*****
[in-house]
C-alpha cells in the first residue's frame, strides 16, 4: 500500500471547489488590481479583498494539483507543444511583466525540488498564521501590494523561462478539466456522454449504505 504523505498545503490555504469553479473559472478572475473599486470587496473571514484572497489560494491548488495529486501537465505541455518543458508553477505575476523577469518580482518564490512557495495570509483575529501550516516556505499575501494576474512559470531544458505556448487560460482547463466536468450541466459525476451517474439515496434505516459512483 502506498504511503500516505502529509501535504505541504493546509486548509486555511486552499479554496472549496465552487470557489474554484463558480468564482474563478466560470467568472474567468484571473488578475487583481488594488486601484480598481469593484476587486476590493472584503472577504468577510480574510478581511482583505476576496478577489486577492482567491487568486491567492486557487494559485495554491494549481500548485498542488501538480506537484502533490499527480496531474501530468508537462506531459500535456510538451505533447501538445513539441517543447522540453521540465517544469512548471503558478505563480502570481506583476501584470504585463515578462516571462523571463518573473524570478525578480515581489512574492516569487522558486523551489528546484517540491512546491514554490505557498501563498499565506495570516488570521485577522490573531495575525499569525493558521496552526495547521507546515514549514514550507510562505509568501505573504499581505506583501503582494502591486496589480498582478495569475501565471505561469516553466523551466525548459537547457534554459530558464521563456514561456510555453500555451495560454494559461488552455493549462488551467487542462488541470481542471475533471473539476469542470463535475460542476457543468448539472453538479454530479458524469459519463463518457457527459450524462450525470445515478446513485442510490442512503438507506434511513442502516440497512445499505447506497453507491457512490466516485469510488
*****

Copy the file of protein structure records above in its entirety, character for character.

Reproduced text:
[in-house]
C-alpha cells in the first residue's frame, strides 16, 4: 500500500471547489488590481479583498494539483507543444511583466525540488498564521501590494523561462478539466456522454449504505 504523505498545503490555504469553479473559472478572475473599486470587496473571514484572497489560494491548488495529486501537465505541455518543458508553477505575476523577469518580482518564490512557495495570509483575529501550516516556505499575501494576474512559470531544458505556448487560460482547463466536468450541466459525476451517474439515496434505516459512483 502506498504511503500516505502529509501535504505541504493546509486548509486555511486552499479554496472549496465552487470557489474554484463558480468564482474563478466560470467568472474567468484571473488578475487583481488594488486601484480598481469593484476587486476590493472584503472577504468577510480574510478581511482583505476576496478577489486577492482567491487568486491567492486557487494559485495554491494549481500548485498542488501538480506537484502533490499527480496531474501530468508537462506531459500535456510538451505533447501538445513539441517543447522540453521540465517544469512548471503558478505563480502570481506583476501584470504585463515578462516571462523571463518573473524570478525578480515581489512574492516569487522558486523551489528546484517540491512546491514554490505557498501563498499565506495570516488570521485577522490573531495575525499569525493558521496552526495547521507546515514549514514550507510562505509568501505573504499581505506583501503582494502591486496589480498582478495569475501565471505561469516553466523551466525548459537547457534554459530558464521563456514561456510555453500555451495560454494559461488552455493549462488551467487542462488541470481542471475533471473539476469542470463535475460542476457543468448539472453538479454530479458524469459519463463518457457527459450524462450525470445515478446513485442510490442512503438507506434511513442502516440497512445499505447506497453507491457512490466516485469510488